I imagine the Spectre 13's design will be polarizing: Some will love it and others will hate it, but few will be indifferent. Really, though, I suspect most people will love it. If my own experience is any indication, plenty of people have stopped by desk, curious about the strange laptop I had lying around. Everyone wants to examine it, and many even say they'd buy one. That includes a lot of dudes too -- despite the fact that those copper accents were inspired in part by women's jewelry, according to HP.
All told, the company's design team got a couple of things right here, aside from the sheer thinness and lightness. The gender-neutral thing is one of them. The Spectre 13 is neither masculine nor feminine, just ... nice. Expensive-looking. I think it's the fact that the brownish color (HP calls it Dark Ash) offsets the elegant copper accents and clutch-shaped chassis. It's a timeless color palette that, depending on your point of view, evokes either jewelry or classic timepieces. Either way, there's no question this is a premium device. Best of all -- and this is another area where HP deserves credit -- the Spectre 13 has a look that's thoroughly, refreshingly unique. Nobody can accuse the company of copying or stealing.
There are other cues too, aside from the color scheme. As light as the system is, the carbon fiber makes it feel sturdy in hand. A leather sleeve comes in the box -- a nice touch. For this machine, HP went with higher-quality Bang & Olufsen audio. Additionally, the Spectre 13's hinge has a smooth, controlled feel that HP says was inspired by high-end cabinetry. I also like the way the screen sort of floats above the keyboard deck, and the fact that the bezels are only a few millimeters thin. (I've seen non-touch displays on other laptops with about an inch of useless space framing the panel.)
The copper accents also have the feel of a fine wristwatch, not just the metallic color. The thing about that, though, is that in order for HP to replicate the texture of jewelry, it had to forgo any sort of oil-resistant coating. It looks authentic, for both better and worse -- complete with fingerprints. Be prepared to either wipe them down frequently or resign yourself to not caring.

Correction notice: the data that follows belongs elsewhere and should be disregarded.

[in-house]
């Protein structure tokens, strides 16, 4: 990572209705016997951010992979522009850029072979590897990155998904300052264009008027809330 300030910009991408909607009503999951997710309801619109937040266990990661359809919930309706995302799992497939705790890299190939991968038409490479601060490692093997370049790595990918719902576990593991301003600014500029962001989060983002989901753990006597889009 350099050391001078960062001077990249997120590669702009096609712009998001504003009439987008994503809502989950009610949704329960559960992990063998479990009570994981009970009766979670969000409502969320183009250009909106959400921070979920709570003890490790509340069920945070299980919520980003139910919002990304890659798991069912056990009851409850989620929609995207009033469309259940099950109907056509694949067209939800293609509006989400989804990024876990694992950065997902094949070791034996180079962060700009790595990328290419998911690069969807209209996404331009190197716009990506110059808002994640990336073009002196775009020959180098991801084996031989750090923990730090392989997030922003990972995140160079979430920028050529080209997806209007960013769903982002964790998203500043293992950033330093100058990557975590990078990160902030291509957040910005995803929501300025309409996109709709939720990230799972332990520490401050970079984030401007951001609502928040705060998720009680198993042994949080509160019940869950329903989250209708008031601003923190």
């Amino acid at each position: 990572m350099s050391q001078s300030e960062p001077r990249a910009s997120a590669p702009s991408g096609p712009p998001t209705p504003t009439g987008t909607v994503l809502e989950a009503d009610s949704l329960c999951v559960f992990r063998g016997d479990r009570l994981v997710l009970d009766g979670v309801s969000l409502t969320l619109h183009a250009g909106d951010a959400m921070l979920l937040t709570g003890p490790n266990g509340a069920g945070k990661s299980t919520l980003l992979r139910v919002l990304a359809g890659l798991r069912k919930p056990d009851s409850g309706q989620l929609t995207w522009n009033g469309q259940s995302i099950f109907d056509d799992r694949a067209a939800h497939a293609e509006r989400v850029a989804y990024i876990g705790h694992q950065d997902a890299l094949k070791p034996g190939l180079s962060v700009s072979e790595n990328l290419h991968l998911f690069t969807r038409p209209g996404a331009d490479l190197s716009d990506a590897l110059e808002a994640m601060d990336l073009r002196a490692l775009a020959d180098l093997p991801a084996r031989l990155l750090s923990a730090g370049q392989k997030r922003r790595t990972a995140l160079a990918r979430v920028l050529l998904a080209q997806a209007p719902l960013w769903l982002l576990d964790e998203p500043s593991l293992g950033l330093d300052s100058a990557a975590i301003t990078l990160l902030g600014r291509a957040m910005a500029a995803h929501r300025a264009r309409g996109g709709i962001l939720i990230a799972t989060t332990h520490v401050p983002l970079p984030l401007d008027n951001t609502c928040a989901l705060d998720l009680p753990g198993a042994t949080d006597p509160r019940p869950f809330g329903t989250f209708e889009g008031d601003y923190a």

Speaking of the screen, by the way: No, it doesn't support touch. That's a shame -- I've grown used to tapping the display on Windows machines when I want to do things like shut down the system -- but it was a necessary compromise to make the device as thin as it is. (Whether the device needed to be as slim as a AAA battery is up for debate.) The screen is also low-res compared with other panels on the market, with a maximum resolution of 1,920 x 1,080.
That's actually fine for a display this size, and besides, a more pixel-dense panel would have further drained the battery life, especially if HP were committed to using Core i processors instead of Core M. (The 12-inch MacBook has a 2,304 x 1,440 Retina display with a Core M processor. The battery life is longer, but performance is slower. Not sure who wins.) In any case, resolution aside, the colors here are pleasant and the viewing angles wide, which is really the most important thing.
What the Spectre 13 lacks in pixels, it potentially makes up for in ports. Whereas the MacBook has one measly USB Type-C socket, the Spectre 13 brings three of them, and there's a handy USB-C-to-USB-A dongle in the box, in case you still have a phone, hard drive or some other peripheral whose cable was designed for full-size USB connections. (Chances are you do.) HP also sells optional Ethernet and HDMI dongles for $50 apiece.
All of those ports, by the way, are stacked along the back edge. HP says its customers asked for this. I don't doubt that, though I also know many people (myself included) who would prefer to have at least some of them on the side, for easier access. Can't please everybody, I guess.
Finishing up our tour on a very important note, I like typing on the Spectre 13. As thin as the machine itself is, the keys offer 1.3 millimeters of travel, which isn't bad for a laptop in this class. Between the relative cushiness, the generous key size and the spacing between the buttons, there wasn't much of a learning curve. I wish I could say the same about the Synaptics trackpad, though. The problems I encountered included some friction in single-finger tracking as well as unintended left clicks, causing me to do things like drag pinned tabs when I didn't mean to. These issues aren't unique to either Synaptics or HP, but to the extent that the touchpad is a main input device, especially on a laptop with no touchscreen, a jumpy pad is disappointing.
Performance and battery life
I tested one of the Spectre 13's higher-end configurations, with a 2.5GHz dual-core Core i7-6500U processor and 8GB of RAM (actually, all of the available models have eight gigs of memory). This is going to shock you, I know, but that Core i7 chip just creams the MacBook and other Core M–powered machines in synthetic benchmarks. Because the Samsung-made solid-state drive here is of the PCIe variety, you can expect faster read speeds than in the competition -- average highs of 1.61GB per second in my tests. Thanks in part to that SSD, the machine boots up in a brisk nine seconds. Weirdly, though, write speeds were actually on the low end, according to the ATTO test, with rates topping out at 307 MB/s. That's hardly terrible; just lower than what I'd expect for a PCI drive.